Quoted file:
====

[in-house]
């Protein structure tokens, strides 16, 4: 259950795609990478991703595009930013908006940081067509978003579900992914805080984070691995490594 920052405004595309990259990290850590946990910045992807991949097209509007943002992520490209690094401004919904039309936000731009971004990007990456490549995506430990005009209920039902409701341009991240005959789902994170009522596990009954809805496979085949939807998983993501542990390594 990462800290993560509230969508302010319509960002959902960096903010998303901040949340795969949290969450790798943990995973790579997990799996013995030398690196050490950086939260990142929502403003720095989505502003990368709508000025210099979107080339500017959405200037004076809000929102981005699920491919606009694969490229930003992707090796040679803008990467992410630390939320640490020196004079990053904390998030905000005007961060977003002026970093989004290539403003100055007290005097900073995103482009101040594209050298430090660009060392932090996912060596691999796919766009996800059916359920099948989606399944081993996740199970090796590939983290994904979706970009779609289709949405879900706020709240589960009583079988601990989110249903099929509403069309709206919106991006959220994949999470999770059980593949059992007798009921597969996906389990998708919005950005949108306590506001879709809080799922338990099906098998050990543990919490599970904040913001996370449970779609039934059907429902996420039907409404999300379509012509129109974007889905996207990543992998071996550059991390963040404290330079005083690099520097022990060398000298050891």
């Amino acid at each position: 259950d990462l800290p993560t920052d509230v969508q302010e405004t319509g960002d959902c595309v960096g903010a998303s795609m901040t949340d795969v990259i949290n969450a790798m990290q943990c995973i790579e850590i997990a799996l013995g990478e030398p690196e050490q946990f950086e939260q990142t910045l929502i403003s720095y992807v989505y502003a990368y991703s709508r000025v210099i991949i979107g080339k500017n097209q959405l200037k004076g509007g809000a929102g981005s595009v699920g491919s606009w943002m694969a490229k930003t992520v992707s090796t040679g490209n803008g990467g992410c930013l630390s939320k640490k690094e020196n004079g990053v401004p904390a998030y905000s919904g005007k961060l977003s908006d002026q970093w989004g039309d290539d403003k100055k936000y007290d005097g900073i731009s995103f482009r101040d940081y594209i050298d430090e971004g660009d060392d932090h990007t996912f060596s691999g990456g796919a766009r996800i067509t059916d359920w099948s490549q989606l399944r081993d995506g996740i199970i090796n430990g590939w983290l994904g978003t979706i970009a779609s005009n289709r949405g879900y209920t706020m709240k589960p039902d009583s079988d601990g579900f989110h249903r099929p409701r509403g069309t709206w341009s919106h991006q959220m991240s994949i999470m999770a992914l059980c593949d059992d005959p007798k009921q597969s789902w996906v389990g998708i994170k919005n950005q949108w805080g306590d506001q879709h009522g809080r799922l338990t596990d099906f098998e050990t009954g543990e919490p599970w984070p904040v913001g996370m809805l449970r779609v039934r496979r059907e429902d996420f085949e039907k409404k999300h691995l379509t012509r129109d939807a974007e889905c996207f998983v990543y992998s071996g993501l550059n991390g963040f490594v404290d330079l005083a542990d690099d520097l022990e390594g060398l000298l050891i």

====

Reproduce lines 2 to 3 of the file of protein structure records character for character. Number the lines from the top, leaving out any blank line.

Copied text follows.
């Protein structure tokens, strides 16, 4: 259950795609990478991703595009930013908006940081067509978003579900992914805080984070691995490594 920052405004595309990259990290850590946990910045992807991949097209509007943002992520490209690094401004919904039309936000731009971004990007990456490549995506430990005009209920039902409701341009991240005959789902994170009522596990009954809805496979085949939807998983993501542990390594 990462800290993560509230969508302010319509960002959902960096903010998303901040949340795969949290969450790798943990995973790579997990799996013995030398690196050490950086939260990142929502403003720095989505502003990368709508000025210099979107080339500017959405200037004076809000929102981005699920491919606009694969490229930003992707090796040679803008990467992410630390939320640490020196004079990053904390998030905000005007961060977003002026970093989004290539403003100055007290005097900073995103482009101040594209050298430090660009060392932090996912060596691999796919766009996800059916359920099948989606399944081993996740199970090796590939983290994904979706970009779609289709949405879900706020709240589960009583079988601990989110249903099929509403069309709206919106991006959220994949999470999770059980593949059992007798009921597969996906389990998708919005950005949108306590506001879709809080799922338990099906098998050990543990919490599970904040913001996370449970779609039934059907429902996420039907409404999300379509012509129109974007889905996207990543992998071996550059991390963040404290330079005083690099520097022990060398000298050891």
């Amino acid at each position: 259950d990462l800290p993560t920052d509230v969508q302010e405004t319509g960002d959902c595309v960096g903010a998303s795609m901040t949340d795969v990259i949290n969450a790798m990290q943990c995973i790579e850590i997990a799996l013995g990478e030398p690196e050490q946990f950086e939260q990142t910045l929502i403003s720095y992807v989505y502003a990368y991703s709508r000025v210099i991949i979107g080339k500017n097209q959405l200037k004076g509007g809000a929102g981005s595009v699920g491919s606009w943002m694969a490229k930003t992520v992707s090796t040679g490209n803008g990467g992410c930013l630390s939320k640490k690094e020196n004079g990053v401004p904390a998030y905000s919904g005007k961060l977003s908006d002026q970093w989004g039309d290539d403003k100055k936000y007290d005097g900073i731009s995103f482009r101040d940081y594209i050298d430090e971004g660009d060392d932090h990007t996912f060596s691999g990456g796919a766009r996800i067509t059916d359920w099948s490549q989606l399944r081993d995506g996740i199970i090796n430990g590939w983290l994904g978003t979706i970009a779609s005009n289709r949405g879900y209920t706020m709240k589960p039902d009583s079988d601990g579900f989110h249903r099929p409701r509403g069309t709206w341009s919106h991006q959220m991240s994949i999470m999770a992914l059980c593949d059992d005959p007798k009921q597969s789902w996906v389990g998708i994170k919005n950005q949108w805080g306590d506001q879709h009522g809080r799922l338990t596990d099906f098998e050990t009954g543990e919490p599970w984070p904040v913001g996370m809805l449970r779609v039934r496979r059907e429902d996420f085949e039907k409404k999300h691995l379509t012509r129109d939807a974007e889905c996207f998983v990543y992998s071996g993501l550059n991390g963040f490594v404290d330079l005083a542990d690099d520097l022990e390594g060398l000298l050891i």